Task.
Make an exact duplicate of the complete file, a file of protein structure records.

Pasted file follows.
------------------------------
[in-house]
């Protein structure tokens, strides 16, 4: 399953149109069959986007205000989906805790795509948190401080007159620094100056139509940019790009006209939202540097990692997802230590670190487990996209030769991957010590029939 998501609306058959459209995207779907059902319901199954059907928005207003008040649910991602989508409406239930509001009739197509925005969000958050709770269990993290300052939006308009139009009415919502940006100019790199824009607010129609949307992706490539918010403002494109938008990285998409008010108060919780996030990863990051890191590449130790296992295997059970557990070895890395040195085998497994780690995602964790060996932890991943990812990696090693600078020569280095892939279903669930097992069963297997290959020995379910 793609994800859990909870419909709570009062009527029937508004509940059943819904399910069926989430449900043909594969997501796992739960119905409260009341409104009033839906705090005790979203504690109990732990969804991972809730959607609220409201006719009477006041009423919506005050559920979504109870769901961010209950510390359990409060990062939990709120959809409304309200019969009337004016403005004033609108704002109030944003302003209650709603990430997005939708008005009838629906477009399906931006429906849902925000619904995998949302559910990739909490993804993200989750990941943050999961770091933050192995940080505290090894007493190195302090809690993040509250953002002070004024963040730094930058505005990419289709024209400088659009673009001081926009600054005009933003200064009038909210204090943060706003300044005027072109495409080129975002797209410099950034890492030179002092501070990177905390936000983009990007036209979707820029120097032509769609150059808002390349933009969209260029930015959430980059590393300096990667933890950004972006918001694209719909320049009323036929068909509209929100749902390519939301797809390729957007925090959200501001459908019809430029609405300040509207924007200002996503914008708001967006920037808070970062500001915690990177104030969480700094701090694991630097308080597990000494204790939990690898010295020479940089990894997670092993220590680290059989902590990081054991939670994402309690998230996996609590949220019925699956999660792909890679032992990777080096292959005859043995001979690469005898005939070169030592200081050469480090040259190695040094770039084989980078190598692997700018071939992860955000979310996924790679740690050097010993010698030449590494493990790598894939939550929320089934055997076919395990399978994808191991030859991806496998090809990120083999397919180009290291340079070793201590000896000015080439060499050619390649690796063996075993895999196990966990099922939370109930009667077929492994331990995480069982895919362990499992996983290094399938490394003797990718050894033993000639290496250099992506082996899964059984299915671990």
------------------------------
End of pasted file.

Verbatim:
[in-house]
């Protein structure tokens, strides 16, 4: 399953149109069959986007205000989906805790795509948190401080007159620094100056139509940019790009006209939202540097990692997802230590670190487990996209030769991957010590029939 998501609306058959459209995207779907059902319901199954059907928005207003008040649910991602989508409406239930509001009739197509925005969000958050709770269990993290300052939006308009139009009415919502940006100019790199824009607010129609949307992706490539918010403002494109938008990285998409008010108060919780996030990863990051890191590449130790296992295997059970557990070895890395040195085998497994780690995602964790060996932890991943990812990696090693600078020569280095892939279903669930097992069963297997290959020995379910 793609994800859990909870419909709570009062009527029937508004509940059943819904399910069926989430449900043909594969997501796992739960119905409260009341409104009033839906705090005790979203504690109990732990969804991972809730959607609220409201006719009477006041009423919506005050559920979504109870769901961010209950510390359990409060990062939990709120959809409304309200019969009337004016403005004033609108704002109030944003302003209650709603990430997005939708008005009838629906477009399906931006429906849902925000619904995998949302559910990739909490993804993200989750990941943050999961770091933050192995940080505290090894007493190195302090809690993040509250953002002070004024963040730094930058505005990419289709024209400088659009673009001081926009600054005009933003200064009038909210204090943060706003300044005027072109495409080129975002797209410099950034890492030179002092501070990177905390936000983009990007036209979707820029120097032509769609150059808002390349933009969209260029930015959430980059590393300096990667933890950004972006918001694209719909320049009323036929068909509209929100749902390519939301797809390729957007925090959200501001459908019809430029609405300040509207924007200002996503914008708001967006920037808070970062500001915690990177104030969480700094701090694991630097308080597990000494204790939990690898010295020479940089990894997670092993220590680290059989902590990081054991939670994402309690998230996996609590949220019925699956999660792909890679032992990777080096292959005859043995001979690469005898005939070169030592200081050469480090040259190695040094770039084989980078190598692997700018071939992860955000979310996924790679740690050097010993010698030449590494493990790598894939939550929320089934055997076919395990399978994808191991030859991806496998090809990120083999397919180009290291340079070793201590000896000015080439060499050619390649690796063996075993895999196990966990099922939370109930009667077929492994331990995480069982895919362990499992996983290094399938490394003797990718050894033993000639290496250099992506082996899964059984299915671990």